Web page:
I wonder if the Phillipines government had ever said anything on this subject. A complaint to the UN would be interesting - non-white yet christian(Catholic!) 3rd world country protesting the treatment of its foreign workers. I think the multi-cultis would explode with the contradiction.

11/07/2007 12:17:00 AM  
Blogger boinky said...

there are other Christians in Saudi...a lot of the workers from India are from Kerala and are Catholics, as are many Lebanese, Palestinians, and Africans.

11/07/2007 02:55:00 AM  
Blogger dobson said...

How seriously do you expect King Abdullah will take your criticisms of his religious outlook? Every barrel of Saudi-Arabian oil that America buys is a vote of confidence in the Al-Saud regime. Why?

The fact that America continues to buy Saudi Arabia's only product tells the king that Americans really do not care all that much for religious liberty as long as the black-stuff keeps pumping.

Face the facts - unless you guys live on a self-sufficient wind-farm, you guys are the folks who've been financing King Abdullah's religious repression.

11/07/2007 03:48:00 AM  
Blogger herb said...

All of this discussion revolves around the Mohammedan concept of the ineffectual allah. If their deity was so great he could not be affected by the comments of a mere kaffir.

If the ideas underlying their theology were really so great, they would be willing to let others compete for the souls of their people. Its all really sort of pathetic.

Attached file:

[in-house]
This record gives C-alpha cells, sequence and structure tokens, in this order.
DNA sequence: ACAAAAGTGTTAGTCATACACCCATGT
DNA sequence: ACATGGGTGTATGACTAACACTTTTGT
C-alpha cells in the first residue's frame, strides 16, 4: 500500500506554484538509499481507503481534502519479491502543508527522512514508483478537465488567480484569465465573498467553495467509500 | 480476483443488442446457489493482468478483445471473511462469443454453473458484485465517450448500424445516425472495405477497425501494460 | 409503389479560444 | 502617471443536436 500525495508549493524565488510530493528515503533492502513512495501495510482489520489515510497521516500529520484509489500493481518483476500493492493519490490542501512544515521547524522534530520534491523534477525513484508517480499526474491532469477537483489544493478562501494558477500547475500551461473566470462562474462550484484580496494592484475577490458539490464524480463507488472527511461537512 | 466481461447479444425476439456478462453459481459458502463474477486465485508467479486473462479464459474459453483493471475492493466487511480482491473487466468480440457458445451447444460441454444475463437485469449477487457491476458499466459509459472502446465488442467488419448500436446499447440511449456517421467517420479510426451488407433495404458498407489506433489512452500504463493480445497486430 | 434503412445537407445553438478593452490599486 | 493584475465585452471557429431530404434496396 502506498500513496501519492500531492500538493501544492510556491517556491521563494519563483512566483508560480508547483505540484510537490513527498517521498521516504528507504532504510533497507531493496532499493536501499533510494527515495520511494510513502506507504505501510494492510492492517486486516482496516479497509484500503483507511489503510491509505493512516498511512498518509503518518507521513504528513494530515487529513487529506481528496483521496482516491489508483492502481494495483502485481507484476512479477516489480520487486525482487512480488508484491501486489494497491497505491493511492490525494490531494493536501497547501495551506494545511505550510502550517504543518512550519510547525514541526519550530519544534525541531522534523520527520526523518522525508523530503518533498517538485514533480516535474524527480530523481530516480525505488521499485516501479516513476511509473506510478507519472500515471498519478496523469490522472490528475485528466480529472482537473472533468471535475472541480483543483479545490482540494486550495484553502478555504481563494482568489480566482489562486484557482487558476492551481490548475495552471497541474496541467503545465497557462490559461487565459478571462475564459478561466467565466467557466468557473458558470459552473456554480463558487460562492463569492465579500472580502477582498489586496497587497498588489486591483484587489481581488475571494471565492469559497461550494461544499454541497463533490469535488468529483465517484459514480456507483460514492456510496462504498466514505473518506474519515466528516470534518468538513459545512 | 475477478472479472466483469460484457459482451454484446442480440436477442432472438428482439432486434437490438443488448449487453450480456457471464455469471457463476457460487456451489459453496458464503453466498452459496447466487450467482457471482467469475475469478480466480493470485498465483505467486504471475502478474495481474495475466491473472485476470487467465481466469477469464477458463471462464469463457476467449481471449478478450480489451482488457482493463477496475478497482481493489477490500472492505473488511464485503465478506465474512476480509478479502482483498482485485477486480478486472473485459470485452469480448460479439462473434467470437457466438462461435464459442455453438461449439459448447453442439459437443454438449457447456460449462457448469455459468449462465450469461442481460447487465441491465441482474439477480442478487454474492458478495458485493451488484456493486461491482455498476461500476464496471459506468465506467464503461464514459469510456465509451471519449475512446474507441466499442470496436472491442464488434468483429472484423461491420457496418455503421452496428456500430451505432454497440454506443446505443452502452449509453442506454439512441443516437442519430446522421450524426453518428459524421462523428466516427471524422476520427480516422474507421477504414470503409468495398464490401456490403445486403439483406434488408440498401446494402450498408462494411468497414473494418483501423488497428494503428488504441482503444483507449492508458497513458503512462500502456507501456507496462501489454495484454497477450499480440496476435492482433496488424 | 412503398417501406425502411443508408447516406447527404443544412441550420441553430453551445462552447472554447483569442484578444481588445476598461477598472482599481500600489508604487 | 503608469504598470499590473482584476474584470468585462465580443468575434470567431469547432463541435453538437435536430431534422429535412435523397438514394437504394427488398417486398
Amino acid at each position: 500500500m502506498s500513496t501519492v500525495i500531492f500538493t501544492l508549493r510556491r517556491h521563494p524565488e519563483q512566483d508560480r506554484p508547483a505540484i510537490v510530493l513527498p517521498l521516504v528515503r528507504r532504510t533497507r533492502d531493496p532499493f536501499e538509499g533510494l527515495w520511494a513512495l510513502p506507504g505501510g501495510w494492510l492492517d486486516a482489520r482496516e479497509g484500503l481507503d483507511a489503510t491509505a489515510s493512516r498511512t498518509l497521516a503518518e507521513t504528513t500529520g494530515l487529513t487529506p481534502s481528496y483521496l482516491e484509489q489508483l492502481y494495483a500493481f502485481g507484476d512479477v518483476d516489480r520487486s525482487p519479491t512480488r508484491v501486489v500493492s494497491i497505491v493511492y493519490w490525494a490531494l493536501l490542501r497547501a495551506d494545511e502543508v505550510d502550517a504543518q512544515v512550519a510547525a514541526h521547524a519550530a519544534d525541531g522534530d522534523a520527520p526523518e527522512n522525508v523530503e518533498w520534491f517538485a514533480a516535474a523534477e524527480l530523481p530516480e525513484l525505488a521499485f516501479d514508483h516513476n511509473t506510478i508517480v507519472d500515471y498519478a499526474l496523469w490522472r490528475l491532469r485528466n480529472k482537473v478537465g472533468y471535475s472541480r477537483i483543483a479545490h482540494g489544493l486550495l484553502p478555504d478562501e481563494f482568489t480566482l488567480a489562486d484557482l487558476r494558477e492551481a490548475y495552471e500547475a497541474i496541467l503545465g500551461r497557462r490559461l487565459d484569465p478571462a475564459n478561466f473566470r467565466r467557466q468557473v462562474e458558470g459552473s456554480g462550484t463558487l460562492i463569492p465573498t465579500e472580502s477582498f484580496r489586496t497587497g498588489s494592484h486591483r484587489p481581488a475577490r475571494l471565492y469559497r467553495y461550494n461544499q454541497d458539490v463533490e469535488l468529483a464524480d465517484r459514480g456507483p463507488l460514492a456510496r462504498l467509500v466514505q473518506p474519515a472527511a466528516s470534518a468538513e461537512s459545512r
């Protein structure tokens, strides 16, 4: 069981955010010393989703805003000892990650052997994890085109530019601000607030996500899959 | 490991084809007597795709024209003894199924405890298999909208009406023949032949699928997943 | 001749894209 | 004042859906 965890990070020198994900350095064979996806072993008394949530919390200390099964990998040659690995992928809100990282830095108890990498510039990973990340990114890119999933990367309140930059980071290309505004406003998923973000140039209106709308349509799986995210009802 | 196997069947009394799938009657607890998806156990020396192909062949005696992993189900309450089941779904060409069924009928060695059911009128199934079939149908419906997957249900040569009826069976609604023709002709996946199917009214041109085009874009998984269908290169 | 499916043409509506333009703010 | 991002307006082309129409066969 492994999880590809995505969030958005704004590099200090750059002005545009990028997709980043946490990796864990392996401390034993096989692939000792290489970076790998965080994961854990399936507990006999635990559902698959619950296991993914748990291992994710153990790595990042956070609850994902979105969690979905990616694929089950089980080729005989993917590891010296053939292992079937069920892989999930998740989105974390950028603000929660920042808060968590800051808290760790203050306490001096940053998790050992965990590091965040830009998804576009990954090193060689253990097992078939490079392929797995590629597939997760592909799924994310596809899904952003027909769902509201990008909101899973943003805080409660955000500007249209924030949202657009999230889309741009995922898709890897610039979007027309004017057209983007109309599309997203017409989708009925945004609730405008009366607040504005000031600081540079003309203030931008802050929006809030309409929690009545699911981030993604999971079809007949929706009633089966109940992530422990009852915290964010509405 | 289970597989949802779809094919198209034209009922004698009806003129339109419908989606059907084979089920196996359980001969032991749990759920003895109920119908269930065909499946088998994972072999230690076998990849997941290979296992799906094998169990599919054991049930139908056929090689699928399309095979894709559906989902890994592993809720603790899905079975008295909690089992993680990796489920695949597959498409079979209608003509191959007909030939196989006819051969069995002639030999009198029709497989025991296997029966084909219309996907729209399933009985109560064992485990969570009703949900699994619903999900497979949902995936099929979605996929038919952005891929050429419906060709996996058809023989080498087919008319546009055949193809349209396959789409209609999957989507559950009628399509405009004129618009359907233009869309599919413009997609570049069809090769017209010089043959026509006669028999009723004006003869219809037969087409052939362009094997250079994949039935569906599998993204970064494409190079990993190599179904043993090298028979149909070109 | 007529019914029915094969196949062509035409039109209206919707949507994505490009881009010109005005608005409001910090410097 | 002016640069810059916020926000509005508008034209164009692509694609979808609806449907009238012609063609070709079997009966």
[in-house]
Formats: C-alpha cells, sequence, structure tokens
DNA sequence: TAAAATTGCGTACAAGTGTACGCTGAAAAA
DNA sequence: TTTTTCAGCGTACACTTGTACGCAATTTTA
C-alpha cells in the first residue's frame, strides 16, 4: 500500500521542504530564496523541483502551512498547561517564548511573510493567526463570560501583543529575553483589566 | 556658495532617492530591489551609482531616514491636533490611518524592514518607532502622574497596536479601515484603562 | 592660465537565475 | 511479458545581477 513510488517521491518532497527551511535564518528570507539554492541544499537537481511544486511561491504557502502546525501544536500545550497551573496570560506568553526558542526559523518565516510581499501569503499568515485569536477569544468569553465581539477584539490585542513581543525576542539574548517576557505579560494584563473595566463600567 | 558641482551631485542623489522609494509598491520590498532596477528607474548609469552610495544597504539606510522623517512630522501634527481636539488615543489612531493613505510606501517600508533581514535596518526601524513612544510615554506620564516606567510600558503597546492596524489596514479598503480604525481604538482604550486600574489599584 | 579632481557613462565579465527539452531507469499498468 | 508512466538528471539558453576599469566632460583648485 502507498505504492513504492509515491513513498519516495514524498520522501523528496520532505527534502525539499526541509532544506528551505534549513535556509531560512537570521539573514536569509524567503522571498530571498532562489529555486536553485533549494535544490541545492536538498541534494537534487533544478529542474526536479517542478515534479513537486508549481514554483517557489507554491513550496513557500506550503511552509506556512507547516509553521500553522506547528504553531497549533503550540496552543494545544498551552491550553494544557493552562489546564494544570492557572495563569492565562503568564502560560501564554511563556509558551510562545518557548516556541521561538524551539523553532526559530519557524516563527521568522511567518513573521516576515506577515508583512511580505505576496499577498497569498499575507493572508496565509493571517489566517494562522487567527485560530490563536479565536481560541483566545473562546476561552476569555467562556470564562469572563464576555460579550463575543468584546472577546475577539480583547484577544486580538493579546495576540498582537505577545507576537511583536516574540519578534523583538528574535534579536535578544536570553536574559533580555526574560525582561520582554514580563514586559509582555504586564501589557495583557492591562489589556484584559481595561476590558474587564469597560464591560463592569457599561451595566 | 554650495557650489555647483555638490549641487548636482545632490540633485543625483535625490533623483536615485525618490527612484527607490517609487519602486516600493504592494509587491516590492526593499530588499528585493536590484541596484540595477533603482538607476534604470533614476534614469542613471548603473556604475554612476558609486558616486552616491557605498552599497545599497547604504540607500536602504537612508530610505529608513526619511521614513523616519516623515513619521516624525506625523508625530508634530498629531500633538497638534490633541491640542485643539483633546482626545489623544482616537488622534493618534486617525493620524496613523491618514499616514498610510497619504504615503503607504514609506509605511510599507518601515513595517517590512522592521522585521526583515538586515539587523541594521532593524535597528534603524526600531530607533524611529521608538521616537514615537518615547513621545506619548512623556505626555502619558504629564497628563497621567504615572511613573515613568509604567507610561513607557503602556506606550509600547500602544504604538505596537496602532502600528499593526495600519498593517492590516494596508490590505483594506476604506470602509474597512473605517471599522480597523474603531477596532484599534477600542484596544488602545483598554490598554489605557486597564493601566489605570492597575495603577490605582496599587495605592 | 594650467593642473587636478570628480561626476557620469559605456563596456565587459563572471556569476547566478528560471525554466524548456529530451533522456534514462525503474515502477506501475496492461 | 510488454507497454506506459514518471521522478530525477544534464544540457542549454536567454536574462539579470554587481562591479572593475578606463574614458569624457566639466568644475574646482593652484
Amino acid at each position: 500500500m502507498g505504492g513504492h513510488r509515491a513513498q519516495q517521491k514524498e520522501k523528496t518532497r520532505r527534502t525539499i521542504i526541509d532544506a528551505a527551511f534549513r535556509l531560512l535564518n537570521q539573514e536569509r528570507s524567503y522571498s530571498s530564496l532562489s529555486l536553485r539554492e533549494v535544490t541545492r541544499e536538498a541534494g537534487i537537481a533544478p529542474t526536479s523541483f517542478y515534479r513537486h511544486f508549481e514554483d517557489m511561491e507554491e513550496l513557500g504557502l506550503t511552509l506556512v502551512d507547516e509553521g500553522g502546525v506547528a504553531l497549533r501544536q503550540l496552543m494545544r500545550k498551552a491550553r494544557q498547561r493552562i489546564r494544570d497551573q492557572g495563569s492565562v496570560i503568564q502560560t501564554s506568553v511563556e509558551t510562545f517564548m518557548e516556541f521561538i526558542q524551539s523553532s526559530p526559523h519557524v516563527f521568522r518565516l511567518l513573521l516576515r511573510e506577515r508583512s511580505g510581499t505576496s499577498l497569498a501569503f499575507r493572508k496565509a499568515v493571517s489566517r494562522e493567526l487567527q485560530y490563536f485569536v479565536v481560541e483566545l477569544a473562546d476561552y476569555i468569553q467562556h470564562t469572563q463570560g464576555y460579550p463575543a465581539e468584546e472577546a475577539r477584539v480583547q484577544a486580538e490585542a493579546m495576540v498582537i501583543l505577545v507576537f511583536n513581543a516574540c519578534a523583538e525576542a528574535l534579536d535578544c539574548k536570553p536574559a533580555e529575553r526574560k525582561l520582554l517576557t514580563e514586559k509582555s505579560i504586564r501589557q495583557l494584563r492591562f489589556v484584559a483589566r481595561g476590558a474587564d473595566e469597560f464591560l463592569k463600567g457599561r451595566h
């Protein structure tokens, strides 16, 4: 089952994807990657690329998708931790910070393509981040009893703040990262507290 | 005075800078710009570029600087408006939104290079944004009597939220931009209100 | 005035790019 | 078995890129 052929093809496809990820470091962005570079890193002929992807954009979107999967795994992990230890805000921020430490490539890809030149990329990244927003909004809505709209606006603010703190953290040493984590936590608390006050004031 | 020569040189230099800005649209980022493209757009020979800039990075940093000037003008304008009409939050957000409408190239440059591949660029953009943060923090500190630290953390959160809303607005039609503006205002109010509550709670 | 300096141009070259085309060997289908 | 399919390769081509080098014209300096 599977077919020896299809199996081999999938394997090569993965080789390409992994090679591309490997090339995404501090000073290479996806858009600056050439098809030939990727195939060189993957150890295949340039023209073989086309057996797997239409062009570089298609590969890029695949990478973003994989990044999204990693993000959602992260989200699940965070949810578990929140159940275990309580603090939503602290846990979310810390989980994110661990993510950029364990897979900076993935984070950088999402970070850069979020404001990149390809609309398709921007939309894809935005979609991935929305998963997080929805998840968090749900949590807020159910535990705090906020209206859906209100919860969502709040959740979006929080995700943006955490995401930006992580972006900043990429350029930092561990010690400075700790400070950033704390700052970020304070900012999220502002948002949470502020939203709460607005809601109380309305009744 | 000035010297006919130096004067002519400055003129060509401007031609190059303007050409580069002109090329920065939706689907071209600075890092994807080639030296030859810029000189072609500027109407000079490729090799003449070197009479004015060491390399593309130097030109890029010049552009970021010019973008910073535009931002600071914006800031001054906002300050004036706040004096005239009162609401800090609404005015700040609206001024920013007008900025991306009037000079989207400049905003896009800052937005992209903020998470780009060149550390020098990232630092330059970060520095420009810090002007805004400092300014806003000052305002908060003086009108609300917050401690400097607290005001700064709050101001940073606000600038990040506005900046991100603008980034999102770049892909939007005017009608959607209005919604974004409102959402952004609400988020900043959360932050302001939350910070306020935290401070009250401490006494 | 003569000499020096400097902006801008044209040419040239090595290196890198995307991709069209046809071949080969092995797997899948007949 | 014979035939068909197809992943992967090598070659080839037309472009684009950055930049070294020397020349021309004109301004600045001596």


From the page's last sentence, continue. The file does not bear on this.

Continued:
I have a great friend who, in a sermon on the Sunday after 9/11 referred to islam as a pagan religion. In my western tolerance I was shocked. As I have looked into it over the past several years, I think he was right.

11/07/2007 06:21:00 AM  
Blogger herb said...

"There are no believers with Saudi citizenship in these churches. Saudis who have converted often want to stay secret, they never meet in larger groups."

Well I suppose that the death penalty for conversion does deter one from regular public Mass.

11/07/2007 06:26:00 AM  
Blogger dobson said...

I have a great friend who, in a sermon on the Sunday after 9/11 referred to islam as a pagan religion. In my western tolerance I was shocked. As I have looked into it over the past several years, I think he was right.

No, most definitely wrong. Islam follows in the Abrahamic tradition but unlike Christianity retains a great deal of traditional Jewish law. Of the three Abrahamic religions Christianity is the odd one out.